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In the massive mobilization during World War I (1914-1918; U.S. involvement 1917-1918), the state of West Virginia passed the nation's first compulsory work law in May, 1917, just a month after U.S. entry. A number of other states, including Delaware (1917) and Massachusetts (1918), followed with their own compulsory work laws. Similar peacetime laws had been found constitutional by the U.S. Supreme Court in 1916. Ironically, these laws came as similar laws were created in Russia by the newly dominant Bolshevik (later Soviet) party. All of the U.S. state laws were repealed after the war. In 1930, the United States signed conventions outlawing compulsory labor and the idea of compulsory work in the United States was not reintroduced during World War II. One of the charges laid against the leaders of Nazi Germany during the Nuremberg Trials after the war related to the compulsory labor that regime required of its conquered peoples. Compulsory labor has been banned in most of the world since.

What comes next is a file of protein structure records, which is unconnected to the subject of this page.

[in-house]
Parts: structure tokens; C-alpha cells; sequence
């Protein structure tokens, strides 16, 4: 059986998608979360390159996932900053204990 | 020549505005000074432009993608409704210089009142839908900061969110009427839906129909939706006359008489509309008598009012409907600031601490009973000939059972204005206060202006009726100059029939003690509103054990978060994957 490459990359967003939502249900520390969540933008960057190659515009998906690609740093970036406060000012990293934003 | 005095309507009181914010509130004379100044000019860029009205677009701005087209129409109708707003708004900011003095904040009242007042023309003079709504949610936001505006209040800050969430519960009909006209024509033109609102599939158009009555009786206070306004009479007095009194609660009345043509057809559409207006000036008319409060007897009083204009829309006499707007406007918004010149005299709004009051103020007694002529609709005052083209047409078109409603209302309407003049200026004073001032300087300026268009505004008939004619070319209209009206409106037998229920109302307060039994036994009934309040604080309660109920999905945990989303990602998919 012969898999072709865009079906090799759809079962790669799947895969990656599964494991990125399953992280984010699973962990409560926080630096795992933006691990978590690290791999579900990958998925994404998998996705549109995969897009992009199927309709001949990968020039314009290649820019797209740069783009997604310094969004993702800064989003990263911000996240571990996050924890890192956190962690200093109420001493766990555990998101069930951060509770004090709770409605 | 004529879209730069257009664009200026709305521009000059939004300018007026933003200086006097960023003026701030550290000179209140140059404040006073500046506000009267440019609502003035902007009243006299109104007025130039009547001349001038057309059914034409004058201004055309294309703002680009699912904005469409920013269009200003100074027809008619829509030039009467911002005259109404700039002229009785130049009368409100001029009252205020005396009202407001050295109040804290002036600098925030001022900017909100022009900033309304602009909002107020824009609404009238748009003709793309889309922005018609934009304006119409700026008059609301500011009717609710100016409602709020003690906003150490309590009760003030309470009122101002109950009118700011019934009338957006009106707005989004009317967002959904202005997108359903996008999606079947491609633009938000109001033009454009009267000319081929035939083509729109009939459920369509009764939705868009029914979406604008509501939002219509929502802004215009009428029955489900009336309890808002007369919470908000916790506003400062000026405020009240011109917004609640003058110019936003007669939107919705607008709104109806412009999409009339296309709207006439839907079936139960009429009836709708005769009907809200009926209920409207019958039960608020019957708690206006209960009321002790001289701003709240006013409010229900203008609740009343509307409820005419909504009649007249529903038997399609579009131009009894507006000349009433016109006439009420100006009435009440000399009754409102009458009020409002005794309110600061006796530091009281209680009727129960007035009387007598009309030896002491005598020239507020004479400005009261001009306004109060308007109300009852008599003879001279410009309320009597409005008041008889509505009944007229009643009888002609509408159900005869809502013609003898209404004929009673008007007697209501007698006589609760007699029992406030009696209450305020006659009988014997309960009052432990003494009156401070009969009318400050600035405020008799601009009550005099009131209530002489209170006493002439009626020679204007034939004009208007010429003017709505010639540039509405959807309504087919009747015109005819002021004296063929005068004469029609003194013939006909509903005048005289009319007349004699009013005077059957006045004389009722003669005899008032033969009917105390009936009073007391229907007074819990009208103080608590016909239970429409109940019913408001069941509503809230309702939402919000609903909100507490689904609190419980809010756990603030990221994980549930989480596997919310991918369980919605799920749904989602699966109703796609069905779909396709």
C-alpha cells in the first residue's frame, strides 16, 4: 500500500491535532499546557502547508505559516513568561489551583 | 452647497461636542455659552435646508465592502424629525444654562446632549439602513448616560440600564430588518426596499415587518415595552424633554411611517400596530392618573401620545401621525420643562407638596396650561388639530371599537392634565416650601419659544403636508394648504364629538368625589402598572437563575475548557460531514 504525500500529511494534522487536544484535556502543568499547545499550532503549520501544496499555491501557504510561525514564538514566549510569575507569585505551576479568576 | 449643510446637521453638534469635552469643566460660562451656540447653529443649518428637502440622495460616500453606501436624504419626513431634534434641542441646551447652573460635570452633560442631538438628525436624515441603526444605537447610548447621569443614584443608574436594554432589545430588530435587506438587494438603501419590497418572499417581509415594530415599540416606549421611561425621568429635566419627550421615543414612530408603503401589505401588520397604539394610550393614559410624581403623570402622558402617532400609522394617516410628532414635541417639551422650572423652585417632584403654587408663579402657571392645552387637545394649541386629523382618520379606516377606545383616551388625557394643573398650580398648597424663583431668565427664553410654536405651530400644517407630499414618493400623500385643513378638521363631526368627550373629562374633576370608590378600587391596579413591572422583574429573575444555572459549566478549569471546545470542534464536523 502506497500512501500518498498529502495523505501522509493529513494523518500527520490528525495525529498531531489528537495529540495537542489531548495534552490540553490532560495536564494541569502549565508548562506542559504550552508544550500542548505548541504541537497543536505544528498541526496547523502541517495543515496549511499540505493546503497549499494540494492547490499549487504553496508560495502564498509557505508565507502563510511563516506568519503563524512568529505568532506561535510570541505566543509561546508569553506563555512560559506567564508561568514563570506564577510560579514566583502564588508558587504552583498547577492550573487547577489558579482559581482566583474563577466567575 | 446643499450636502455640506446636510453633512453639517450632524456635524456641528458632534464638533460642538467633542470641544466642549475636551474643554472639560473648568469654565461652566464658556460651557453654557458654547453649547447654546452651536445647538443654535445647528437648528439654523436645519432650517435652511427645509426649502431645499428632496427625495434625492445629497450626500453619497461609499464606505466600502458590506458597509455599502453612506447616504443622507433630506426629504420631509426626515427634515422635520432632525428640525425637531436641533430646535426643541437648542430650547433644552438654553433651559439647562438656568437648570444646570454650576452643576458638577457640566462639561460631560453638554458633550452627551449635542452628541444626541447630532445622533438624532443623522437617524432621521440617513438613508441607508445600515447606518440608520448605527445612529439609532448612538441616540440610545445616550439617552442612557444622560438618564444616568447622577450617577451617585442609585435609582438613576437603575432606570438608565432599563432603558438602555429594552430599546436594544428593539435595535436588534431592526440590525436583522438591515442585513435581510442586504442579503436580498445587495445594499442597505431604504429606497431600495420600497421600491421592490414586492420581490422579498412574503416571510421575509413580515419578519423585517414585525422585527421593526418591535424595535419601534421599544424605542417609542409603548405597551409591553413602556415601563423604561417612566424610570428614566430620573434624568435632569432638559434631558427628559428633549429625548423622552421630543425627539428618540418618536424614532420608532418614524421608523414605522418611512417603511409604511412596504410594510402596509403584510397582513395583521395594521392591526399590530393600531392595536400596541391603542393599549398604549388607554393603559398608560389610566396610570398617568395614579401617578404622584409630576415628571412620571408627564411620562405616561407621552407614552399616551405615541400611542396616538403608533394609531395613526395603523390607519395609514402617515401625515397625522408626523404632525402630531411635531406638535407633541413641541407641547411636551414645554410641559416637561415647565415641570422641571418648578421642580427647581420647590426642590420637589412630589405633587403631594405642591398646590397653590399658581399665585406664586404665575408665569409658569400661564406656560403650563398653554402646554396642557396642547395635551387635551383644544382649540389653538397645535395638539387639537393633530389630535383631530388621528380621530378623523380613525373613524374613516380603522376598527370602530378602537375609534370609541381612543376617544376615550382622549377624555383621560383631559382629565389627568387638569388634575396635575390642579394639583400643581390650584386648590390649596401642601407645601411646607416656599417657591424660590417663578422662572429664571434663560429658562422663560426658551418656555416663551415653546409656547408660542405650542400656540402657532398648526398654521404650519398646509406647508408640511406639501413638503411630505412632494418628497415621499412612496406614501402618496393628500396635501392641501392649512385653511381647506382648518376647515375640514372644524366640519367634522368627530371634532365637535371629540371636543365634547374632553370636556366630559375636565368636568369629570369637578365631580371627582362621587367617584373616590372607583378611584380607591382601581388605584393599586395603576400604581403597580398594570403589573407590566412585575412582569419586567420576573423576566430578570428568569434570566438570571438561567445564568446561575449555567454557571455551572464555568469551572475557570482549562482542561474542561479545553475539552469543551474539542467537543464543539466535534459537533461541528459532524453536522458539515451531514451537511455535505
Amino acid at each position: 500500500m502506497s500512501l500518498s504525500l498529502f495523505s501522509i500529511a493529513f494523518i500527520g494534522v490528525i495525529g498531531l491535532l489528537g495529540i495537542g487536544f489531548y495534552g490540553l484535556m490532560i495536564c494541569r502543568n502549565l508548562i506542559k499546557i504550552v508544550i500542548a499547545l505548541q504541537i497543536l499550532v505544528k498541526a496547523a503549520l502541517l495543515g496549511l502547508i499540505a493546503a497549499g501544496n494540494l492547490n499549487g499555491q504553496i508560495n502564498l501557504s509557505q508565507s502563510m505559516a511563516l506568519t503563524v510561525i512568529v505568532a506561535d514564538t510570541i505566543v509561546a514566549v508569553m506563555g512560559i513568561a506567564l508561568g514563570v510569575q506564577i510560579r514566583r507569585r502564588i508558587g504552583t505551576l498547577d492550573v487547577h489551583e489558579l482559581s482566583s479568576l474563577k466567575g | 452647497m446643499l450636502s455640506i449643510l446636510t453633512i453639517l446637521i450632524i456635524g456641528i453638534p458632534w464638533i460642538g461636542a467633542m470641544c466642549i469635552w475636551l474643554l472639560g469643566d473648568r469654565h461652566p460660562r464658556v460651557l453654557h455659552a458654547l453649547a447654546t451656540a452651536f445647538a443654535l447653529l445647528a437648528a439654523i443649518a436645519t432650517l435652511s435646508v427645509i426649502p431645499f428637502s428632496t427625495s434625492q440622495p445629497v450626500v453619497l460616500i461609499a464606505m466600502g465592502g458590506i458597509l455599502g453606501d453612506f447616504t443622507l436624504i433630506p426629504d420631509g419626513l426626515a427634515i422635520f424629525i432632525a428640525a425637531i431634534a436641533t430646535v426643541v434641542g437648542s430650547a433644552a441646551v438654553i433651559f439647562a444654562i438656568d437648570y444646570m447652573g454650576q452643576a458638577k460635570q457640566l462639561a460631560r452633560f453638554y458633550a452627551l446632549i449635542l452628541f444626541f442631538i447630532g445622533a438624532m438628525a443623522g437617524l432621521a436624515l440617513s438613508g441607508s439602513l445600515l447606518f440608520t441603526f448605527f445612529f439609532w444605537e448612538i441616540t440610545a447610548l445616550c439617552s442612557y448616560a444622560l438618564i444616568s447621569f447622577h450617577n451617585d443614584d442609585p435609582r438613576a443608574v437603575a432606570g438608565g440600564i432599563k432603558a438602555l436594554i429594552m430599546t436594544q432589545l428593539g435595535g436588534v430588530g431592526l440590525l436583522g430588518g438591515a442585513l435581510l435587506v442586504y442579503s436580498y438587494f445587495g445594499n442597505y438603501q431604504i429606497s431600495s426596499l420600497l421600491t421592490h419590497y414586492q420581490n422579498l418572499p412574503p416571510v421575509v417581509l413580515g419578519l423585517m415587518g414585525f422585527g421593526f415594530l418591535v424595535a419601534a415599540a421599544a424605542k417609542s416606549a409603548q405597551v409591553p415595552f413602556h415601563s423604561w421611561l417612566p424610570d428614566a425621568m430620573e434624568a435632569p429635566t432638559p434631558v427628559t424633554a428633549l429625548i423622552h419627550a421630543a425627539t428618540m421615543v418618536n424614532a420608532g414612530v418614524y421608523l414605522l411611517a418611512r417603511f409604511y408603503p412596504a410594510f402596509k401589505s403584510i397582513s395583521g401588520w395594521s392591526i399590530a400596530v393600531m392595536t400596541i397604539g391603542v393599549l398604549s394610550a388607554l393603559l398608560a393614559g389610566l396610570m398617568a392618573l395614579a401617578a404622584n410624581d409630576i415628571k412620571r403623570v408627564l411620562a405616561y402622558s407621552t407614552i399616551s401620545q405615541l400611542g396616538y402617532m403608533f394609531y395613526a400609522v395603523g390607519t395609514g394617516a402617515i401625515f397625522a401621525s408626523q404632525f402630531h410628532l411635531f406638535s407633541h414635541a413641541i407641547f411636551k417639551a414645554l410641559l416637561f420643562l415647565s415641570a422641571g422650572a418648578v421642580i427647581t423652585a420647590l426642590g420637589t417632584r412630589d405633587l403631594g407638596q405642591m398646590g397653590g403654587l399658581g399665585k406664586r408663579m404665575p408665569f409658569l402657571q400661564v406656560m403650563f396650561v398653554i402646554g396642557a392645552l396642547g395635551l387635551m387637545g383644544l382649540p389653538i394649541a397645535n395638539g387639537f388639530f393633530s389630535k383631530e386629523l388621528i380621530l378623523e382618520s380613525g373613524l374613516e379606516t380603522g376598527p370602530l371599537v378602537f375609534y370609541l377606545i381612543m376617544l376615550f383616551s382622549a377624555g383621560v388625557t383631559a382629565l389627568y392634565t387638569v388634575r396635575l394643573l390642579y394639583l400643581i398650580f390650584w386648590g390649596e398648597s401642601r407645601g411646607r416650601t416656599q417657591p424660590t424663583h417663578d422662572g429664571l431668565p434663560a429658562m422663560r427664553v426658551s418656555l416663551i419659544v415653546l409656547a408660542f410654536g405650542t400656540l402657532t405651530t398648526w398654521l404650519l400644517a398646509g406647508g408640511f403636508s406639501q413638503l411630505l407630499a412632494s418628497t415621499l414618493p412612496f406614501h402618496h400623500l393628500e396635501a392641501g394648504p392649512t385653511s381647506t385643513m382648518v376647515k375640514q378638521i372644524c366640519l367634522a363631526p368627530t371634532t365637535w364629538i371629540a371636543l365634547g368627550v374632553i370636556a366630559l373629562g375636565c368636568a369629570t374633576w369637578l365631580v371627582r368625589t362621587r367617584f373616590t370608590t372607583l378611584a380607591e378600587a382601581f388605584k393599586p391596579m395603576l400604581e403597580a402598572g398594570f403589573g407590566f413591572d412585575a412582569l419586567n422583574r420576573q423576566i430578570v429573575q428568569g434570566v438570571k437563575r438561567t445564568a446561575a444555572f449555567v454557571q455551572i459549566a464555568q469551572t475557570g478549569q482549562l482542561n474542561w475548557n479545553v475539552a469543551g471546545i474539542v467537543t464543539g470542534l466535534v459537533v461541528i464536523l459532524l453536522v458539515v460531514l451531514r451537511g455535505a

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Proclamation by the Governor of The Compulsory Work Law

publisher   State House
creator   Samuel W. McCall (1851-1923)
date   Jun 20, 1918
location   Boston, Massachusetts
width   15.0"
height   27.5"
process/materials   printed paper, ink
item type   Public Announcements/Broadside
accession #   #L02.146

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See Also...

"The World's Work" - War Manual of the Great 1914 European Conflict

Hospital in Vladivostok

"Shorter Hours for Women"

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